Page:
We are in a world where U.S. pursuit of antitrust objectives through a policy of encouraging foreign direct investment is far more complex. On the one hand, public policy toward foreign direct investment increasingly must carefully balance significant tradeoffs: the potential benefits of greater competition with the heightened risks to national security. On the other hand, Washington has been moving in a direction where such tradeoffs are seen as illusory: some U.S. policy makers judge the loss of competition, itself, as constituting a threat to national security. This was largely the case in the 1980s when Japan was in the sights of U.S. international economic policy. Today, however, Washington is dealing with a far more combustible mixture: unlike Japan, a liberal democracy, China is neither liberal nor a democracy. The challenge now before U.S. policy makers is thus how to deal with foreign direct investment from a country that is viewed as presenting a combination of threats to competition and national security. Effectively confronting that challenge requires a new analytical framework that provides a decision-making calculus to maximize the chances of achieving a balance by distinguishing between new domestic entrants versus new foreign entrants.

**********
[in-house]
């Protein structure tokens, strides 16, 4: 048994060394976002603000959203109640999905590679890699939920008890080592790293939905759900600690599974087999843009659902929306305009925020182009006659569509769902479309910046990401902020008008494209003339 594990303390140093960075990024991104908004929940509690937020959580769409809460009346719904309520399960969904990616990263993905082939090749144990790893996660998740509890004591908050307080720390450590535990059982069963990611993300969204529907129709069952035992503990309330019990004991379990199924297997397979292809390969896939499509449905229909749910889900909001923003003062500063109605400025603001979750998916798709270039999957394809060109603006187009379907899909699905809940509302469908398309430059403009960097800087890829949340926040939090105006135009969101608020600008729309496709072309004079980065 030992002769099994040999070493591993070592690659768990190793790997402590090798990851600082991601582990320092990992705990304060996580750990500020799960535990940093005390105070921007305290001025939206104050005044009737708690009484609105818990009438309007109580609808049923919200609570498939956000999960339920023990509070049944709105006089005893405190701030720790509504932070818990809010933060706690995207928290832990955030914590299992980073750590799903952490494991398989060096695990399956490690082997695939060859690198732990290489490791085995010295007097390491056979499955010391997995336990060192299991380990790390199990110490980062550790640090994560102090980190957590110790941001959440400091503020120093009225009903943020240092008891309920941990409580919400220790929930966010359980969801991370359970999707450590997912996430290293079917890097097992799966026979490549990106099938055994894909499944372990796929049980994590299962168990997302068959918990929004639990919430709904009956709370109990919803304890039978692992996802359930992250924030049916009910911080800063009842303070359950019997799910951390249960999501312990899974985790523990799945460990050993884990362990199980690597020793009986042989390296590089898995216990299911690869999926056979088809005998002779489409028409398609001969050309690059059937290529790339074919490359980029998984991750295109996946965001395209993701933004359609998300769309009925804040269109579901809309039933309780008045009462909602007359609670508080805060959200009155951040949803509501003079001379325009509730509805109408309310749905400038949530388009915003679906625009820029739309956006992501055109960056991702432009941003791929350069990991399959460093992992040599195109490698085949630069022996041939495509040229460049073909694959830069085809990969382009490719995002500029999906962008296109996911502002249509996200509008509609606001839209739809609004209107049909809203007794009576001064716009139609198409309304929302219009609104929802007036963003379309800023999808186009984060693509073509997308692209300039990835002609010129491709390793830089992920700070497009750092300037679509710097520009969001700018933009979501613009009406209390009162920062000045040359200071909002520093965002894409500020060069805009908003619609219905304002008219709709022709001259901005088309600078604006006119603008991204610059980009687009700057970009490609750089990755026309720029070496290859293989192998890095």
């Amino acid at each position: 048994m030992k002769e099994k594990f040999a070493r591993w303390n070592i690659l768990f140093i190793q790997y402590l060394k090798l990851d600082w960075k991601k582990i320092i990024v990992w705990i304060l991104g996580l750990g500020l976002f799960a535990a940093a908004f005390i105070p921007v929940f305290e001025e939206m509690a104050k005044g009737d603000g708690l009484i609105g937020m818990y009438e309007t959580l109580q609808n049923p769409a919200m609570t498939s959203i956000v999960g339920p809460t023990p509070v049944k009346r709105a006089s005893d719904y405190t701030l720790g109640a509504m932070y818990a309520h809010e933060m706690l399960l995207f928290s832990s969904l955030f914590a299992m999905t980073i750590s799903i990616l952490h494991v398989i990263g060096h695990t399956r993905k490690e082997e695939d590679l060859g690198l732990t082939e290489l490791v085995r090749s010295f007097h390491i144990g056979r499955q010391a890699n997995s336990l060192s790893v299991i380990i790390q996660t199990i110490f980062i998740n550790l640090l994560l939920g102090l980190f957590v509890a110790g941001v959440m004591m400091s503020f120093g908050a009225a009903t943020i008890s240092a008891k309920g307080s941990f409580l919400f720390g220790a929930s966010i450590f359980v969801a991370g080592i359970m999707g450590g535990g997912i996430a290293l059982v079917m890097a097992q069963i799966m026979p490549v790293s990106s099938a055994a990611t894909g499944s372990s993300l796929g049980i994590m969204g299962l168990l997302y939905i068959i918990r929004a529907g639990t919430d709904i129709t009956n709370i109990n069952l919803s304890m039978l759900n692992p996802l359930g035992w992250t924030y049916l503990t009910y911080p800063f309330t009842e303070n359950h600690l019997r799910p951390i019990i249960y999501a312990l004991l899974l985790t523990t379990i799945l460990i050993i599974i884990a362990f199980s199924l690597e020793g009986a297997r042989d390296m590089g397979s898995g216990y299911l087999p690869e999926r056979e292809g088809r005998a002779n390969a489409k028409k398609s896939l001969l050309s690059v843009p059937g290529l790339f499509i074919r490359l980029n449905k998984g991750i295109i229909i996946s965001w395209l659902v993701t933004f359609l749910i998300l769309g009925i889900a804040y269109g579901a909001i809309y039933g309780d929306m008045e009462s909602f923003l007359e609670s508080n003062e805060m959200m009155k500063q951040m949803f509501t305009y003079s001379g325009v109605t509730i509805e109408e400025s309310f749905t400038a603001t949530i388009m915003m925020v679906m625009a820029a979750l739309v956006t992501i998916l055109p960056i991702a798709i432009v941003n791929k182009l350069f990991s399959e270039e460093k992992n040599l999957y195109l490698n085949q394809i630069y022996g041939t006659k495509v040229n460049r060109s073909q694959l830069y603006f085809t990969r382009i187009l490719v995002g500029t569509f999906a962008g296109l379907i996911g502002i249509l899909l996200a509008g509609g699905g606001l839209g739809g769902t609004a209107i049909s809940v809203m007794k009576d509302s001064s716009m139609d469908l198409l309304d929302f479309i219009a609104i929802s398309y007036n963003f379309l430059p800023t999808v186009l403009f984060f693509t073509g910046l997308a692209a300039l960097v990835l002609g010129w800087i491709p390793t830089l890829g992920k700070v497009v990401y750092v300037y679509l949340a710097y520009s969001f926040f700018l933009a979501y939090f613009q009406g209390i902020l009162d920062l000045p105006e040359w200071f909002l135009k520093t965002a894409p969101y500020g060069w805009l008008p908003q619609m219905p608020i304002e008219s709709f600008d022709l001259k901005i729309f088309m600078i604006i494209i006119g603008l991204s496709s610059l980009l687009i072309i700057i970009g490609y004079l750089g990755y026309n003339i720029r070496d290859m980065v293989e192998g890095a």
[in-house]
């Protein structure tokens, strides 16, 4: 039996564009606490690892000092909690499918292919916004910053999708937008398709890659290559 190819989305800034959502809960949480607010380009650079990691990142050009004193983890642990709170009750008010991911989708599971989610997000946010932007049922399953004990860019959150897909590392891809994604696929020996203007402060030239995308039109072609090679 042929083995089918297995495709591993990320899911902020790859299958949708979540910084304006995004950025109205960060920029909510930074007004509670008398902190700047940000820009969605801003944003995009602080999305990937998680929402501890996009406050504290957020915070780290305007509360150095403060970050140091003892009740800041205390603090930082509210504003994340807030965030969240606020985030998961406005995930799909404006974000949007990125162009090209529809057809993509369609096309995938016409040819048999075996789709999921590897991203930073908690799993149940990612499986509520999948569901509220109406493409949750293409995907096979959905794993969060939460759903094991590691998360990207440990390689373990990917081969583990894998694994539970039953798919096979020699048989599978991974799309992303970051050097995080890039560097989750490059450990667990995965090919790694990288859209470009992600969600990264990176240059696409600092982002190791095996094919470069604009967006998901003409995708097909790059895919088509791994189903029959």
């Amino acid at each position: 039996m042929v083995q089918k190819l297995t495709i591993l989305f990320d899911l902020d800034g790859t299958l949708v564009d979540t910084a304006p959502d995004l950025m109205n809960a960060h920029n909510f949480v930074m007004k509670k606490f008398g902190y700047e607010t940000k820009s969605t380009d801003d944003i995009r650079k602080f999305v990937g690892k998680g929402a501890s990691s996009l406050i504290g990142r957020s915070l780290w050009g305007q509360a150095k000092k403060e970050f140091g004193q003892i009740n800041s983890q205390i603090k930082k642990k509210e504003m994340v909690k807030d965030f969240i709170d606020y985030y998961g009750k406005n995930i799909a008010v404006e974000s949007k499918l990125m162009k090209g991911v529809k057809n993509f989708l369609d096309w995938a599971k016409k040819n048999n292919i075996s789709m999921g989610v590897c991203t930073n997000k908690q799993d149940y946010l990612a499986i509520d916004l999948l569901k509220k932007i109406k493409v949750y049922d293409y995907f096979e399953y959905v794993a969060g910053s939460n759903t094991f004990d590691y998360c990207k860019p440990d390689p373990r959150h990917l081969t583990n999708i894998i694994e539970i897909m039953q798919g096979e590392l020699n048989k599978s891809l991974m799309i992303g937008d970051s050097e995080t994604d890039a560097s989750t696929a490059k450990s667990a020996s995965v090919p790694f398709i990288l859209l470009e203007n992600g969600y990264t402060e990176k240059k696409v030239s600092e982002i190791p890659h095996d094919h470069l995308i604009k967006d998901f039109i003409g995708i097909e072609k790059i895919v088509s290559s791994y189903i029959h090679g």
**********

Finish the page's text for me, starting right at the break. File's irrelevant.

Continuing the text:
By Harry G. Broadman[1]

 

I. CHANGES IN THE ANTITRUST-FOREIGN INVESTMENT NEXUS

For decades, U.S. policy toward foreign direct investment was one of the most liberal in the world. Indeed, most Presidents, often soon afte

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